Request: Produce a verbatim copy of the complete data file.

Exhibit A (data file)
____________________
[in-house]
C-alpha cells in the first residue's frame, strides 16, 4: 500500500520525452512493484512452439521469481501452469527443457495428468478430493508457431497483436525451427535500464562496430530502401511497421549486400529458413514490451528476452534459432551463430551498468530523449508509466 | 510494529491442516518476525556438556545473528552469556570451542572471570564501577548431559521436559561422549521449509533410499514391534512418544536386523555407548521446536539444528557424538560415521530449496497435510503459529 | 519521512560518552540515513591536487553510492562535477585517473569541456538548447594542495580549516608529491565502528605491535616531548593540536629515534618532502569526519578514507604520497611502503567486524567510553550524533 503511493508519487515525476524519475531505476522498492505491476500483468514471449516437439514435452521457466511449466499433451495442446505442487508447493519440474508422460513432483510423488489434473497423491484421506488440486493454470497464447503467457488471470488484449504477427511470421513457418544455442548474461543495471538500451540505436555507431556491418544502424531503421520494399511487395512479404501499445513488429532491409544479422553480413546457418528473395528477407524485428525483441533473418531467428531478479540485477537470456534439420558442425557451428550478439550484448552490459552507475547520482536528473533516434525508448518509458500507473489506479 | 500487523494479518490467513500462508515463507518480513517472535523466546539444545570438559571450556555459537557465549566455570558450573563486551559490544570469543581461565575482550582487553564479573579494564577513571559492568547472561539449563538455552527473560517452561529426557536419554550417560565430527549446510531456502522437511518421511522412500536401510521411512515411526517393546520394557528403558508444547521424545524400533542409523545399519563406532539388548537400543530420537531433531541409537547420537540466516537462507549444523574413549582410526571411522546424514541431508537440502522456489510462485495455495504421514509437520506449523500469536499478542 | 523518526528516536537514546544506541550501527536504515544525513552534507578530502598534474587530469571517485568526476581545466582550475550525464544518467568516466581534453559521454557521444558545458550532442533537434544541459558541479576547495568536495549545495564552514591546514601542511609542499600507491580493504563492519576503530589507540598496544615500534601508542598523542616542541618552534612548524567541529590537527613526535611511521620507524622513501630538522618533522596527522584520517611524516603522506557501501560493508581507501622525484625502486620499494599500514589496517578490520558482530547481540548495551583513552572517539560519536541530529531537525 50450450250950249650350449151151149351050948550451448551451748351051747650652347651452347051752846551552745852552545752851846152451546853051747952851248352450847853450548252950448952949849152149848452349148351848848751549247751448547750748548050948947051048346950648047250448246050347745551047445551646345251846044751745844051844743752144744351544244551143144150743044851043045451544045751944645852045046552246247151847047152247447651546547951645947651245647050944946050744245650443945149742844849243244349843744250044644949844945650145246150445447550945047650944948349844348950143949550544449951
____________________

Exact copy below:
[in-house]
C-alpha cells in the first residue's frame, strides 16, 4: 500500500520525452512493484512452439521469481501452469527443457495428468478430493508457431497483436525451427535500464562496430530502401511497421549486400529458413514490451528476452534459432551463430551498468530523449508509466 | 510494529491442516518476525556438556545473528552469556570451542572471570564501577548431559521436559561422549521449509533410499514391534512418544536386523555407548521446536539444528557424538560415521530449496497435510503459529 | 519521512560518552540515513591536487553510492562535477585517473569541456538548447594542495580549516608529491565502528605491535616531548593540536629515534618532502569526519578514507604520497611502503567486524567510553550524533 503511493508519487515525476524519475531505476522498492505491476500483468514471449516437439514435452521457466511449466499433451495442446505442487508447493519440474508422460513432483510423488489434473497423491484421506488440486493454470497464447503467457488471470488484449504477427511470421513457418544455442548474461543495471538500451540505436555507431556491418544502424531503421520494399511487395512479404501499445513488429532491409544479422553480413546457418528473395528477407524485428525483441533473418531467428531478479540485477537470456534439420558442425557451428550478439550484448552490459552507475547520482536528473533516434525508448518509458500507473489506479 | 500487523494479518490467513500462508515463507518480513517472535523466546539444545570438559571450556555459537557465549566455570558450573563486551559490544570469543581461565575482550582487553564479573579494564577513571559492568547472561539449563538455552527473560517452561529426557536419554550417560565430527549446510531456502522437511518421511522412500536401510521411512515411526517393546520394557528403558508444547521424545524400533542409523545399519563406532539388548537400543530420537531433531541409537547420537540466516537462507549444523574413549582410526571411522546424514541431508537440502522456489510462485495455495504421514509437520506449523500469536499478542 | 523518526528516536537514546544506541550501527536504515544525513552534507578530502598534474587530469571517485568526476581545466582550475550525464544518467568516466581534453559521454557521444558545458550532442533537434544541459558541479576547495568536495549545495564552514591546514601542511609542499600507491580493504563492519576503530589507540598496544615500534601508542598523542616542541618552534612548524567541529590537527613526535611511521620507524622513501630538522618533522596527522584520517611524516603522506557501501560493508581507501622525484625502486620499494599500514589496517578490520558482530547481540548495551583513552572517539560519536541530529531537525 50450450250950249650350449151151149351050948550451448551451748351051747650652347651452347051752846551552745852552545752851846152451546853051747952851248352450847853450548252950448952949849152149848452349148351848848751549247751448547750748548050948947051048346950648047250448246050347745551047445551646345251846044751745844051844743752144744351544244551143144150743044851043045451544045751944645852045046552246247151847047152247447651546547951645947651245647050944946050744245650443945149742844849243244349843744250044644949844945650145246150445447550945047650944948349844348950143949550544449951